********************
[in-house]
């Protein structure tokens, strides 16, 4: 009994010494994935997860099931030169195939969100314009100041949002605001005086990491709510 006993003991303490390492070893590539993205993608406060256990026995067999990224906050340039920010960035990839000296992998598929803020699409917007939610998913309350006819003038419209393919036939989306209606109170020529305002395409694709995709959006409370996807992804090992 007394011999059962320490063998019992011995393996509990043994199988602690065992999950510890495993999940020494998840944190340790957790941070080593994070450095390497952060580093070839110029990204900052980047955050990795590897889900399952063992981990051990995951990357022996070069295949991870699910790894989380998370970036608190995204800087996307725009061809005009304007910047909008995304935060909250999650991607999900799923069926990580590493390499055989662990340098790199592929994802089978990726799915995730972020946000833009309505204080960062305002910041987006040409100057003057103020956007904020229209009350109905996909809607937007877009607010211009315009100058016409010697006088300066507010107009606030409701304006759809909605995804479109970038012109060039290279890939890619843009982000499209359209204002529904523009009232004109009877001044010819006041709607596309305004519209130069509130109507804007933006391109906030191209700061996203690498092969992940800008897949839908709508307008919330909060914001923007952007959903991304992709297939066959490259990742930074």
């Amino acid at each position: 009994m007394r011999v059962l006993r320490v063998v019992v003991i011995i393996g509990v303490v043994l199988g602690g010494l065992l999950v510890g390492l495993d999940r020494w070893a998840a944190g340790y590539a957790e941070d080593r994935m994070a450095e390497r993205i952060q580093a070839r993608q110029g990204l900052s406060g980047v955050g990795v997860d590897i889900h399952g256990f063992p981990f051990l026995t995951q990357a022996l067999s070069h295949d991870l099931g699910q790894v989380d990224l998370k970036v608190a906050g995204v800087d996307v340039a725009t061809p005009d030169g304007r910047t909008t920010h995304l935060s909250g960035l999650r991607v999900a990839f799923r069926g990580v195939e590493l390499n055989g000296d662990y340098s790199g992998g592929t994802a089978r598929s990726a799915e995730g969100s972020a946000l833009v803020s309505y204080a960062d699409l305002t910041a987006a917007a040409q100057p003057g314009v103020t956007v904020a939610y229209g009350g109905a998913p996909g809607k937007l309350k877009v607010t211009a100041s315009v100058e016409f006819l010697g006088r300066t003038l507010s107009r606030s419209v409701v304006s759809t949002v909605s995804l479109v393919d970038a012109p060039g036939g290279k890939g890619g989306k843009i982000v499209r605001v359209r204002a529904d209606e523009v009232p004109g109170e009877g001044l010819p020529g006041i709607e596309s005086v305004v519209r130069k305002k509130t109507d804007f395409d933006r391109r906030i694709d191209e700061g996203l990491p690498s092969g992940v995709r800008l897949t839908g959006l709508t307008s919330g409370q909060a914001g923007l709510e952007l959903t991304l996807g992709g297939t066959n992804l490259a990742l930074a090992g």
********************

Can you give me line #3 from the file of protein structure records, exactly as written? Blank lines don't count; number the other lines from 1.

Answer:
């Amino acid at each position: 009994m007394r011999v059962l006993r320490v063998v019992v003991i011995i393996g509990v303490v043994l199988g602690g010494l065992l999950v510890g390492l495993d999940r020494w070893a998840a944190g340790y590539a957790e941070d080593r994935m994070a450095e390497r993205i952060q580093a070839r993608q110029g990204l900052s406060g980047v955050g990795v997860d590897i889900h399952g256990f063992p981990f051990l026995t995951q990357a022996l067999s070069h295949d991870l099931g699910q790894v989380d990224l998370k970036v608190a906050g995204v800087d996307v340039a725009t061809p005009d030169g304007r910047t909008t920010h995304l935060s909250g960035l999650r991607v999900a990839f799923r069926g990580v195939e590493l390499n055989g000296d662990y340098s790199g992998g592929t994802a089978r598929s990726a799915e995730g969100s972020a946000l833009v803020s309505y204080a960062d699409l305002t910041a987006a917007a040409q100057p003057g314009v103020t956007v904020a939610y229209g009350g109905a998913p996909g809607k937007l309350k877009v607010t211009a100041s315009v100058e016409f006819l010697g006088r300066t003038l507010s107009r606030s419209v409701v304006s759809t949002v909605s995804l479109v393919d970038a012109p060039g036939g290279k890939g890619g989306k843009i982000v499209r605001v359209r204002a529904d209606e523009v009232p004109g109170e009877g001044l010819p020529g006041i709607e596309s005086v305004v519209r130069k305002k509130t109507d804007f395409d933006r391109r906030i694709d191209e700061g996203l990491p690498s092969g992940v995709r800008l897949t839908g959006l709508t307008s919330g409370q909060a914001g923007l709510e952007l959903t991304l996807g992709g297939t066959n992804l490259a990742l930074a090992g």